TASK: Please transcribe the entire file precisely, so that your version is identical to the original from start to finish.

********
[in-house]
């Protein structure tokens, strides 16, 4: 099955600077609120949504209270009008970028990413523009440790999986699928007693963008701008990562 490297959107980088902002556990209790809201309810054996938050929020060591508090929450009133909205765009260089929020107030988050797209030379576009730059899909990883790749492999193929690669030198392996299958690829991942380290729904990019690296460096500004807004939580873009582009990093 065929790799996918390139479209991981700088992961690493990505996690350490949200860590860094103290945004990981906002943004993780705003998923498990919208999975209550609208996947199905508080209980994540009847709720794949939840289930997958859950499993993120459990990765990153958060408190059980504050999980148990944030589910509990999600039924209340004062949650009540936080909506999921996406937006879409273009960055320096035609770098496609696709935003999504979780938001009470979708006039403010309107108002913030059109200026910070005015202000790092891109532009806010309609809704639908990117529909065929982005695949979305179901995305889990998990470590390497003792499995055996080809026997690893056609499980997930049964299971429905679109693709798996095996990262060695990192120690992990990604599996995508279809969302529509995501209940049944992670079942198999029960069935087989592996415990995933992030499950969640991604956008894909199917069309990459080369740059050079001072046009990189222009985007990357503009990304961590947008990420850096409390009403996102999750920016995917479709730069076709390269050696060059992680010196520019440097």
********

[in-house]
């Protein structure tokens, strides 16, 4: 099955600077609120949504209270009008970028990413523009440790999986699928007693963008701008990562 490297959107980088902002556990209790809201309810054996938050929020060591508090929450009133909205765009260089929020107030988050797209030379576009730059899909990883790749492999193929690669030198392996299958690829991942380290729904990019690296460096500004807004939580873009582009990093 065929790799996918390139479209991981700088992961690493990505996690350490949200860590860094103290945004990981906002943004993780705003998923498990919208999975209550609208996947199905508080209980994540009847709720794949939840289930997958859950499993993120459990990765990153958060408190059980504050999980148990944030589910509990999600039924209340004062949650009540936080909506999921996406937006879409273009960055320096035609770098496609696709935003999504979780938001009470979708006039403010309107108002913030059109200026910070005015202000790092891109532009806010309609809704639908990117529909065929982005695949979305179901995305889990998990470590390497003792499995055996080809026997690893056609499980997930049964299971429905679109693709798996095996990262060695990192120690992990990604599996995508279809969302529509995501209940049944992670079942198999029960069935087989592996415990995933992030499950969640991604956008894909199917069309990459080369740059050079001072046009990189222009985007990357503009990304961590947008990420850096409390009403996102999750920016995917479709730069076709390269050696060059992680010196520019440097």